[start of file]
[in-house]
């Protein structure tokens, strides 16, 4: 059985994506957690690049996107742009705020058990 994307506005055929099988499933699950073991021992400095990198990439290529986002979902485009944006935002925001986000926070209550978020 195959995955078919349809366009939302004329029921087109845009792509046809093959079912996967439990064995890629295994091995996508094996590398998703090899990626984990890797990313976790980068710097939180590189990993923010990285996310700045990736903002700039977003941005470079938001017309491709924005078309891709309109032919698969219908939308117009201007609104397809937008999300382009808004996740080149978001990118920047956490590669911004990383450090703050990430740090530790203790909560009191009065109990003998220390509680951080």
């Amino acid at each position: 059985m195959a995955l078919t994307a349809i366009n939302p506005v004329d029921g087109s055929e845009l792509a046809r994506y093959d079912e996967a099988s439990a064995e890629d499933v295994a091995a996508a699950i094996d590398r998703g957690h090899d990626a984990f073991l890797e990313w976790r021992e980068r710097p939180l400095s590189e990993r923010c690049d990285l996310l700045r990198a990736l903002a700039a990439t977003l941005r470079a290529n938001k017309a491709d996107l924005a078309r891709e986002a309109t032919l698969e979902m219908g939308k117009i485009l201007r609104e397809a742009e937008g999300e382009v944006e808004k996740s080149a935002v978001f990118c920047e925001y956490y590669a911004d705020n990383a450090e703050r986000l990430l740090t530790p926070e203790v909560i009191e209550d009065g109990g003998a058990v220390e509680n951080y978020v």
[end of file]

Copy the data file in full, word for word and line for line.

[in-house]
């Protein structure tokens, strides 16, 4: 059985994506957690690049996107742009705020058990 994307506005055929099988499933699950073991021992400095990198990439290529986002979902485009944006935002925001986000926070209550978020 195959995955078919349809366009939302004329029921087109845009792509046809093959079912996967439990064995890629295994091995996508094996590398998703090899990626984990890797990313976790980068710097939180590189990993923010990285996310700045990736903002700039977003941005470079938001017309491709924005078309891709309109032919698969219908939308117009201007609104397809937008999300382009808004996740080149978001990118920047956490590669911004990383450090703050990430740090530790203790909560009191009065109990003998220390509680951080």
């Amino acid at each position: 059985m195959a995955l078919t994307a349809i366009n939302p506005v004329d029921g087109s055929e845009l792509a046809r994506y093959d079912e996967a099988s439990a064995e890629d499933v295994a091995a996508a699950i094996d590398r998703g957690h090899d990626a984990f073991l890797e990313w976790r021992e980068r710097p939180l400095s590189e990993r923010c690049d990285l996310l700045r990198a990736l903002a700039a990439t977003l941005r470079a290529n938001k017309a491709d996107l924005a078309r891709e986002a309109t032919l698969e979902m219908g939308k117009i485009l201007r609104e397809a742009e937008g999300e382009v944006e808004k996740s080149a935002v978001f990118c920047e925001y956490y590669a911004d705020n990383a450090e703050r986000l990430l740090t530790p926070e203790v909560i009191e209550d009065g109990g003998a058990v220390e509680n951080y978020v």